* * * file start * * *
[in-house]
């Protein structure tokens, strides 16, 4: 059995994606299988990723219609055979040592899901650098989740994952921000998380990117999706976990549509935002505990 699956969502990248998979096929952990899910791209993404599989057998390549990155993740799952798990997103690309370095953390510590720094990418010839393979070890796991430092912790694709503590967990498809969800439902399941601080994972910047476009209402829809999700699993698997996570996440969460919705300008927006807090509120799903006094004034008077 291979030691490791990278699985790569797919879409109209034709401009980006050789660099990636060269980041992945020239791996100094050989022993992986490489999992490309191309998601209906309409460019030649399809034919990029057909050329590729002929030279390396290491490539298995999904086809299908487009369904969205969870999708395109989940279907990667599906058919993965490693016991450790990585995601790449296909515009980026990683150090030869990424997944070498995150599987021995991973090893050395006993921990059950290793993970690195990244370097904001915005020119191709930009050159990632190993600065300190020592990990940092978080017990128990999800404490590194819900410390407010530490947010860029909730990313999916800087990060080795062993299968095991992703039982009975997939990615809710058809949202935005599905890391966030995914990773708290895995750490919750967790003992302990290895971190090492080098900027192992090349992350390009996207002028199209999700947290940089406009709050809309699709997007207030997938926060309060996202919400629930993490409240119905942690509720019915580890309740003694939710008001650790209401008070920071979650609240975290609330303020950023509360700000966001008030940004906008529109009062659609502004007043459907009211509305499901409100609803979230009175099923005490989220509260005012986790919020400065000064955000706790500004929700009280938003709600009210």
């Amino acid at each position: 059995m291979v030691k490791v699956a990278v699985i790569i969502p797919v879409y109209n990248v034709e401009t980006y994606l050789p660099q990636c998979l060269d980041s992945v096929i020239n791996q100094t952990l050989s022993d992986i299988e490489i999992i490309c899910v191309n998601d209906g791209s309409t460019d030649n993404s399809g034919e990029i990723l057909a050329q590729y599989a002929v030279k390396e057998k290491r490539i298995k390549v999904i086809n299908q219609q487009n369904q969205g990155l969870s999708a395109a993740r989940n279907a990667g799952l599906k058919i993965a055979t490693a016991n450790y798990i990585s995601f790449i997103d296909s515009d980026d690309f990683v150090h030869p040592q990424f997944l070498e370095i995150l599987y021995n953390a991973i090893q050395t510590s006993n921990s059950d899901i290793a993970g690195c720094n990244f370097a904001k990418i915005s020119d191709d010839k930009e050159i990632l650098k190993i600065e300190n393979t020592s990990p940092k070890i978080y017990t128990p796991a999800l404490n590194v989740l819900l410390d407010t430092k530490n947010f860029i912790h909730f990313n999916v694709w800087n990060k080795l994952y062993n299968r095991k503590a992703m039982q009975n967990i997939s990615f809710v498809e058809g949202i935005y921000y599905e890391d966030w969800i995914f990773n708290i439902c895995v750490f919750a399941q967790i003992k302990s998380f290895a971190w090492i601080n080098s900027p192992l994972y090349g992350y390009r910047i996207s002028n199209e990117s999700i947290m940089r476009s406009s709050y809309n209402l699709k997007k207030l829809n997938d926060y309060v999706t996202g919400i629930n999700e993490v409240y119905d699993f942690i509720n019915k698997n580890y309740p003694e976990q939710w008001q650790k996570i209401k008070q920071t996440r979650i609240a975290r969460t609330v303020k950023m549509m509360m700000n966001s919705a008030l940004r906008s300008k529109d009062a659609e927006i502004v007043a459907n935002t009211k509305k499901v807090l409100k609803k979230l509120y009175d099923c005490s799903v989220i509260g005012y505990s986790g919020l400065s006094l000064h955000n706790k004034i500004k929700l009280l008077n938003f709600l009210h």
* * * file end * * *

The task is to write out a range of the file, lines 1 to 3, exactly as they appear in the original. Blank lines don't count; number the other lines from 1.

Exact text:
[in-house]
């Protein structure tokens, strides 16, 4: 059995994606299988990723219609055979040592899901650098989740994952921000998380990117999706976990549509935002505990 699956969502990248998979096929952990899910791209993404599989057998390549990155993740799952798990997103690309370095953390510590720094990418010839393979070890796991430092912790694709503590967990498809969800439902399941601080994972910047476009209402829809999700699993698997996570996440969460919705300008927006807090509120799903006094004034008077 291979030691490791990278699985790569797919879409109209034709401009980006050789660099990636060269980041992945020239791996100094050989022993992986490489999992490309191309998601209906309409460019030649399809034919990029057909050329590729002929030279390396290491490539298995999904086809299908487009369904969205969870999708395109989940279907990667599906058919993965490693016991450790990585995601790449296909515009980026990683150090030869990424997944070498995150599987021995991973090893050395006993921990059950290793993970690195990244370097904001915005020119191709930009050159990632190993600065300190020592990990940092978080017990128990999800404490590194819900410390407010530490947010860029909730990313999916800087990060080795062993299968095991992703039982009975997939990615809710058809949202935005599905890391966030995914990773708290895995750490919750967790003992302990290895971190090492080098900027192992090349992350390009996207002028199209999700947290940089406009709050809309699709997007207030997938926060309060996202919400629930993490409240119905942690509720019915580890309740003694939710008001650790209401008070920071979650609240975290609330303020950023509360700000966001008030940004906008529109009062659609502004007043459907009211509305499901409100609803979230009175099923005490989220509260005012986790919020400065000064955000706790500004929700009280938003709600009210």
């Amino acid at each position: 059995m291979v030691k490791v699956a990278v699985i790569i969502p797919v879409y109209n990248v034709e401009t980006y994606l050789p660099q990636c998979l060269d980041s992945v096929i020239n791996q100094t952990l050989s022993d992986i299988e490489i999992i490309c899910v191309n998601d209906g791209s309409t460019d030649n993404s399809g034919e990029i990723l057909a050329q590729y599989a002929v030279k390396e057998k290491r490539i298995k390549v999904i086809n299908q219609q487009n369904q969205g990155l969870s999708a395109a993740r989940n279907a990667g799952l599906k058919i993965a055979t490693a016991n450790y798990i990585s995601f790449i997103d296909s515009d980026d690309f990683v150090h030869p040592q990424f997944l070498e370095i995150l599987y021995n953390a991973i090893q050395t510590s006993n921990s059950d899901i290793a993970g690195c720094n990244f370097a904001k990418i915005s020119d191709d010839k930009e050159i990632l650098k190993i600065e300190n393979t020592s990990p940092k070890i978080y017990t128990p796991a999800l404490n590194v989740l819900l410390d407010t430092k530490n947010f860029i912790h909730f990313n999916v694709w800087n990060k080795l994952y062993n299968r095991k503590a992703m039982q009975n967990i997939s990615f809710v498809e058809g949202i935005y921000y599905e890391d966030w969800i995914f990773n708290i439902c895995v750490f919750a399941q967790i003992k302990s998380f290895a971190w090492i601080n080098s900027p192992l994972y090349g992350y390009r910047i996207s002028n199209e990117s999700i947290m940089r476009s406009s709050y809309n209402l699709k997007k207030l829809n997938d926060y309060v999706t996202g919400i629930n999700e993490v409240y119905d699993f942690i509720n019915k698997n580890y309740p003694e976990q939710w008001q650790k996570i209401k008070q920071t996440r979650i609240a975290r969460t609330v303020k950023m549509m509360m700000n966001s919705a008030l940004r906008s300008k529109d009062a659609e927006i502004v007043a459907n935002t009211k509305k499901v807090l409100k609803k979230l509120y009175d099923c005490s799903v989220i509260g005012y505990s986790g919020l400065s006094l000064h955000n706790k004034i500004k929700l009280l008077n938003f709600l009210h």